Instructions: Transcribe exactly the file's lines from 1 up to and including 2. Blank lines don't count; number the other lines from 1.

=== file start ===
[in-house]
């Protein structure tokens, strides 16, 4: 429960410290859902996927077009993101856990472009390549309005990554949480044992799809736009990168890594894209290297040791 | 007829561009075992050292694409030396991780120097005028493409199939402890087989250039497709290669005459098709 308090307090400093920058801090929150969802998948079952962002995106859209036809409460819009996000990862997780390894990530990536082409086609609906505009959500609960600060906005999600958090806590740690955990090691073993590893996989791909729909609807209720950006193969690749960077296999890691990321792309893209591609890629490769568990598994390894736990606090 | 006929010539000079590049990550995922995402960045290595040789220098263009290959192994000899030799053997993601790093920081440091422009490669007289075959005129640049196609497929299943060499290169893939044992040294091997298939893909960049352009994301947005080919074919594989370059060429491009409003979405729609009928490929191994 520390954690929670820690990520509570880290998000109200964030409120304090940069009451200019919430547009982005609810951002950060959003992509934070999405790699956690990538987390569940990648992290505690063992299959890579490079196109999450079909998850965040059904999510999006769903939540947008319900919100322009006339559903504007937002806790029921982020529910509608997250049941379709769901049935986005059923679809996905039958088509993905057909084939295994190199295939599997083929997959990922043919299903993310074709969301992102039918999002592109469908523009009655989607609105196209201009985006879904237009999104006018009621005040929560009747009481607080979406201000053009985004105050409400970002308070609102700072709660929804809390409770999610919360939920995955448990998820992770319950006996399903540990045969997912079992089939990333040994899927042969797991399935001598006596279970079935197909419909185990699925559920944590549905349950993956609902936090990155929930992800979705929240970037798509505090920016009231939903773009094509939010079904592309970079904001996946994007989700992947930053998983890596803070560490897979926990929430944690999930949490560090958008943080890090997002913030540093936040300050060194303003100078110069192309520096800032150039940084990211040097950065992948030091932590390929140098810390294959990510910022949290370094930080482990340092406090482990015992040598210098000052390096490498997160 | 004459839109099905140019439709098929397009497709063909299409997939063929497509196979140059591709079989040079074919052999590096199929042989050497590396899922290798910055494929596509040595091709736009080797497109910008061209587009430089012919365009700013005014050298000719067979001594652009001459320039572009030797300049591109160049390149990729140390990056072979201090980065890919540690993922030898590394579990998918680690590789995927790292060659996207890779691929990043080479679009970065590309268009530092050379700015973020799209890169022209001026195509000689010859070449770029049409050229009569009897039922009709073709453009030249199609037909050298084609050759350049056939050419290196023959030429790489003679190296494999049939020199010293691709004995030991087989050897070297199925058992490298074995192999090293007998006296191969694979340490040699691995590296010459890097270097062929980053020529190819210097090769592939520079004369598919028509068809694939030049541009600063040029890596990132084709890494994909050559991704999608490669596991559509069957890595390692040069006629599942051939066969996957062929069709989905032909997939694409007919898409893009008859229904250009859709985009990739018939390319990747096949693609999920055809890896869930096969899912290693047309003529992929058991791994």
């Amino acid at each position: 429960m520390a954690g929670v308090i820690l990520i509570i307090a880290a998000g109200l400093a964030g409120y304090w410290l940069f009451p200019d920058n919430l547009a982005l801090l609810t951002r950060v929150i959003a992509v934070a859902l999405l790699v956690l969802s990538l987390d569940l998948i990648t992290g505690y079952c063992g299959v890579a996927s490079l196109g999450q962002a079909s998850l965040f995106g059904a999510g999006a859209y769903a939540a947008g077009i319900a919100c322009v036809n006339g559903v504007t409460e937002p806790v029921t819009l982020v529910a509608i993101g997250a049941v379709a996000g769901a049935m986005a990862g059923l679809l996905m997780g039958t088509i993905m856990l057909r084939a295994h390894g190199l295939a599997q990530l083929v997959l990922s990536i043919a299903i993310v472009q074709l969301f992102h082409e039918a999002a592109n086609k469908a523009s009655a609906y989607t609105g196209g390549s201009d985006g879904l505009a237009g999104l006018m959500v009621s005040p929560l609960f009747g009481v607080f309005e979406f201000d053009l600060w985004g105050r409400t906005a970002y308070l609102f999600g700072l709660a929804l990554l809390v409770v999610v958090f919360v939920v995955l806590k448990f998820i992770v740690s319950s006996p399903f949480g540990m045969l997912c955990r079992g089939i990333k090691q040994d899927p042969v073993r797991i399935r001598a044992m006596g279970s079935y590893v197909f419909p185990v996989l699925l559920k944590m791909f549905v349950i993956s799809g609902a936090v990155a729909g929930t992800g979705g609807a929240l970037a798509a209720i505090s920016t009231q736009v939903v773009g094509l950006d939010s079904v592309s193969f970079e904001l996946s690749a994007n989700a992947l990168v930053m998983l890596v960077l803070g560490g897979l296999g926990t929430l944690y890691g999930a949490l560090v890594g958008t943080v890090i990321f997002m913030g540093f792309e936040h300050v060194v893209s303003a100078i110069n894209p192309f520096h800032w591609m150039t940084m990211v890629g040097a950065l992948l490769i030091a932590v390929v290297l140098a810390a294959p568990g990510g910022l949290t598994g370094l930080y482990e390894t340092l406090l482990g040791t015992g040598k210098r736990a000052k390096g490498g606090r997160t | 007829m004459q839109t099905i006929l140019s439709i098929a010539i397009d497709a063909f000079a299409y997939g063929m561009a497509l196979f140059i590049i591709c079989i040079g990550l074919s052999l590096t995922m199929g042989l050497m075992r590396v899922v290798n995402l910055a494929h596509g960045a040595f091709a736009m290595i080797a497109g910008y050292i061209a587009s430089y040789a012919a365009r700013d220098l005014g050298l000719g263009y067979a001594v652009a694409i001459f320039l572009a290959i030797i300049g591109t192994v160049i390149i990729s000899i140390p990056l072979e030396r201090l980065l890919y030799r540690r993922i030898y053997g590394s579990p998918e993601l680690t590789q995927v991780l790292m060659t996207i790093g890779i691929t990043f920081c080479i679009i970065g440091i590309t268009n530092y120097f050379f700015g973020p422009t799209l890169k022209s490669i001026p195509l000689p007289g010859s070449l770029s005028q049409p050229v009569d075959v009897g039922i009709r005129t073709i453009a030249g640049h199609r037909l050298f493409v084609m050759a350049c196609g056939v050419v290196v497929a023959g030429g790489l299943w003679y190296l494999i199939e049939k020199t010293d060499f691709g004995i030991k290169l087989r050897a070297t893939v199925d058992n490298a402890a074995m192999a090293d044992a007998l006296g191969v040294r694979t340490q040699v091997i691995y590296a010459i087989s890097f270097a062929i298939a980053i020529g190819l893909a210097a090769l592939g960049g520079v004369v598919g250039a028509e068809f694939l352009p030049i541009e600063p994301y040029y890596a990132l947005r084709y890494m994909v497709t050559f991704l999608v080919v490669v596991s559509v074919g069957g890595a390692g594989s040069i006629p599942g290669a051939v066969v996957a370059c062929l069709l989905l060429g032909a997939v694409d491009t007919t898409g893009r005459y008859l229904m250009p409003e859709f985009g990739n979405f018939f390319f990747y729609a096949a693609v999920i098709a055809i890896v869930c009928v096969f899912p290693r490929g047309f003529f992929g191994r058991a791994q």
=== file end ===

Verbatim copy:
[in-house]
């Protein structure tokens, strides 16, 4: 429960410290859902996927077009993101856990472009390549309005990554949480044992799809736009990168890594894209290297040791 | 007829561009075992050292694409030396991780120097005028493409199939402890087989250039497709290669005459098709 308090307090400093920058801090929150969802998948079952962002995106859209036809409460819009996000990862997780390894990530990536082409086609609906505009959500609960600060906005999600958090806590740690955990090691073993590893996989791909729909609807209720950006193969690749960077296999890691990321792309893209591609890629490769568990598994390894736990606090 | 006929010539000079590049990550995922995402960045290595040789220098263009290959192994000899030799053997993601790093920081440091422009490669007289075959005129640049196609497929299943060499290169893939044992040294091997298939893909960049352009994301947005080919074919594989370059060429491009409003979405729609009928490929191994 520390954690929670820690990520509570880290998000109200964030409120304090940069009451200019919430547009982005609810951002950060959003992509934070999405790699956690990538987390569940990648992290505690063992299959890579490079196109999450079909998850965040059904999510999006769903939540947008319900919100322009006339559903504007937002806790029921982020529910509608997250049941379709769901049935986005059923679809996905039958088509993905057909084939295994190199295939599997083929997959990922043919299903993310074709969301992102039918999002592109469908523009009655989607609105196209201009985006879904237009999104006018009621005040929560009747009481607080979406201000053009985004105050409400970002308070609102700072709660929804809390409770999610919360939920995955448990998820992770319950006996399903540990045969997912079992089939990333040994899927042969797991399935001598006596279970079935197909419909185990699925559920944590549905349950993956609902936090990155929930992800979705929240970037798509505090920016009231939903773009094509939010079904592309970079904001996946994007989700992947930053998983890596803070560490897979926990929430944690999930949490560090958008943080890090997002913030540093936040300050060194303003100078110069192309520096800032150039940084990211040097950065992948030091932590390929140098810390294959990510910022949290370094930080482990340092406090482990015992040598210098000052390096490498997160 | 004459839109099905140019439709098929397009497709063909299409997939063929497509196979140059591709079989040079074919052999590096199929042989050497590396899922290798910055494929596509040595091709736009080797497109910008061209587009430089012919365009700013005014050298000719067979001594652009001459320039572009030797300049591109160049390149990729140390990056072979201090980065890919540690993922030898590394579990998918680690590789995927790292060659996207890779691929990043080479679009970065590309268009530092050379700015973020799209890169022209001026195509000689010859070449770029049409050229009569009897039922009709073709453009030249199609037909050298084609050759350049056939050419290196023959030429790489003679190296494999049939020199010293691709004995030991087989050897070297199925058992490298074995192999090293007998006296191969694979340490040699691995590296010459890097270097062929980053020529190819210097090769592939520079004369598919028509068809694939030049541009600063040029890596990132084709890494994909050559991704999608490669596991559509069957890595390692040069006629599942051939066969996957062929069709989905032909997939694409007919898409893009008859229904250009859709985009990739018939390319990747096949693609999920055809890896869930096969899912290693047309003529992929058991791994």